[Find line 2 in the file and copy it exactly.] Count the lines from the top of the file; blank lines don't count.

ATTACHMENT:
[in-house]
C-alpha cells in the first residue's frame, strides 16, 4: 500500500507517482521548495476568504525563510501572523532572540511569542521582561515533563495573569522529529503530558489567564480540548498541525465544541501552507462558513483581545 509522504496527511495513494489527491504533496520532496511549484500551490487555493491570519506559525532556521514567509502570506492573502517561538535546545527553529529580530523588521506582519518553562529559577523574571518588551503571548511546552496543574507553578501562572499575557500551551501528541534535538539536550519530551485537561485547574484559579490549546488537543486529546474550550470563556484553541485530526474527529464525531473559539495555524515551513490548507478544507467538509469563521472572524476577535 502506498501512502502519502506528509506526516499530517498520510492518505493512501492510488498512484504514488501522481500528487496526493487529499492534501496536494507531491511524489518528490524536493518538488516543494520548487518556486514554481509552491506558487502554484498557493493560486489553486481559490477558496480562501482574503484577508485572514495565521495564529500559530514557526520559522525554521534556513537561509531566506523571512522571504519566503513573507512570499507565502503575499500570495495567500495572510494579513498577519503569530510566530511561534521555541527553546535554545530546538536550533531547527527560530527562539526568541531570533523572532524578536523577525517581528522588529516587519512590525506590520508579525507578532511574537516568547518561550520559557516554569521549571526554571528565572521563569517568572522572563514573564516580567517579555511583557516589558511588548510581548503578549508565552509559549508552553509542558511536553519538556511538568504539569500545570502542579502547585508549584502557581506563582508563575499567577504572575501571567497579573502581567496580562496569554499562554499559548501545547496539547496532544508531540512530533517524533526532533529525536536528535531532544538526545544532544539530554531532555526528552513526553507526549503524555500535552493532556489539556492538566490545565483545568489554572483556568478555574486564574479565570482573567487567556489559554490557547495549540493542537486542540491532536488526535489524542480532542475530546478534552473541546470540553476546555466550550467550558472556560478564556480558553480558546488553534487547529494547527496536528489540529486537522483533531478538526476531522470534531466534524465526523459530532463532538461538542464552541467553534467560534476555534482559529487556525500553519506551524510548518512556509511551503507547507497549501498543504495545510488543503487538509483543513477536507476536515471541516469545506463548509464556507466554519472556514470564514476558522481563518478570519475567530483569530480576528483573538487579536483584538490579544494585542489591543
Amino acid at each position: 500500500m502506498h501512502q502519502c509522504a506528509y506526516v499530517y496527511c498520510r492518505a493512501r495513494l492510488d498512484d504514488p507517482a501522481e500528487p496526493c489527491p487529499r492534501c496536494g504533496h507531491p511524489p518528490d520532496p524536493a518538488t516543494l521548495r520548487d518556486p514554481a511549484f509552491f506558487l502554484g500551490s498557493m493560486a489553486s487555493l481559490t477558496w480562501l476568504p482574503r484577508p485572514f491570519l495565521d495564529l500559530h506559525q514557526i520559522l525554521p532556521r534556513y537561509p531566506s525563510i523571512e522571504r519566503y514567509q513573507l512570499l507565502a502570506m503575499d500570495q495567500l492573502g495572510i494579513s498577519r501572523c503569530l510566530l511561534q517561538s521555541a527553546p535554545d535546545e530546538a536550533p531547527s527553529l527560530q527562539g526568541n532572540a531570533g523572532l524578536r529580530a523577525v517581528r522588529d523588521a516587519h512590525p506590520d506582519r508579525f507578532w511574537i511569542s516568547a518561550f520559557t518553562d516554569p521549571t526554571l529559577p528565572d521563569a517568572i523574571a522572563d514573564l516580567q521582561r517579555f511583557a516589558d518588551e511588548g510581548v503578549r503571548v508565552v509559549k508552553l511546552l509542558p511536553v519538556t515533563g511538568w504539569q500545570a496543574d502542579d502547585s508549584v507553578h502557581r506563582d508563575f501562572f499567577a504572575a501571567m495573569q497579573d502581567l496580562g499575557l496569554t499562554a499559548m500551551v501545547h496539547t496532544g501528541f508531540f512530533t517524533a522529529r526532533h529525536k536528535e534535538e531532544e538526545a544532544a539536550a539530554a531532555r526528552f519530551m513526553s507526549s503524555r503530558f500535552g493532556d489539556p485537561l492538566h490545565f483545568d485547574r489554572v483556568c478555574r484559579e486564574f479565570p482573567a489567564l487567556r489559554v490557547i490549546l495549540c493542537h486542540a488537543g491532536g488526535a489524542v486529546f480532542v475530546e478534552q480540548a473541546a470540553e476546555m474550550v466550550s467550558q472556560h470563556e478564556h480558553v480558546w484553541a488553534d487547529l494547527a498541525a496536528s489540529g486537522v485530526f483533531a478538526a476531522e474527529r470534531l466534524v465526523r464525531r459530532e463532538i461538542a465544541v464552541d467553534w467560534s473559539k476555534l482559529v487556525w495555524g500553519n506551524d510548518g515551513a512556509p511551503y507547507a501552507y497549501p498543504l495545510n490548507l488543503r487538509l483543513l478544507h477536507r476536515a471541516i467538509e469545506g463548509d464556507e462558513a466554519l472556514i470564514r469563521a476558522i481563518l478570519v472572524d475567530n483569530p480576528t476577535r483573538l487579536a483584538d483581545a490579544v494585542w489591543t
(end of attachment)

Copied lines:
C-alpha cells in the first residue's frame, strides 16, 4: 500500500507517482521548495476568504525563510501572523532572540511569542521582561515533563495573569522529529503530558489567564480540548498541525465544541501552507462558513483581545 509522504496527511495513494489527491504533496520532496511549484500551490487555493491570519506559525532556521514567509502570506492573502517561538535546545527553529529580530523588521506582519518553562529559577523574571518588551503571548511546552496543574507553578501562572499575557500551551501528541534535538539536550519530551485537561485547574484559579490549546488537543486529546474550550470563556484553541485530526474527529464525531473559539495555524515551513490548507478544507467538509469563521472572524476577535 502506498501512502502519502506528509506526516499530517498520510492518505493512501492510488498512484504514488501522481500528487496526493487529499492534501496536494507531491511524489518528490524536493518538488516543494520548487518556486514554481509552491506558487502554484498557493493560486489553486481559490477558496480562501482574503484577508485572514495565521495564529500559530514557526520559522525554521534556513537561509531566506523571512522571504519566503513573507512570499507565502503575499500570495495567500495572510494579513498577519503569530510566530511561534521555541527553546535554545530546538536550533531547527527560530527562539526568541531570533523572532524578536523577525517581528522588529516587519512590525506590520508579525507578532511574537516568547518561550520559557516554569521549571526554571528565572521563569517568572522572563514573564516580567517579555511583557516589558511588548510581548503578549508565552509559549508552553509542558511536553519538556511538568504539569500545570502542579502547585508549584502557581506563582508563575499567577504572575501571567497579573502581567496580562496569554499562554499559548501545547496539547496532544508531540512530533517524533526532533529525536536528535531532544538526545544532544539530554531532555526528552513526553507526549503524555500535552493532556489539556492538566490545565483545568489554572483556568478555574486564574479565570482573567487567556489559554490557547495549540493542537486542540491532536488526535489524542480532542475530546478534552473541546470540553476546555466550550467550558472556560478564556480558553480558546488553534487547529494547527496536528489540529486537522483533531478538526476531522470534531466534524465526523459530532463532538461538542464552541467553534467560534476555534482559529487556525500553519506551524510548518512556509511551503507547507497549501498543504495545510488543503487538509483543513477536507476536515471541516469545506463548509464556507466554519472556514470564514476558522481563518478570519475567530483569530480576528483573538487579536483584538490579544494585542489591543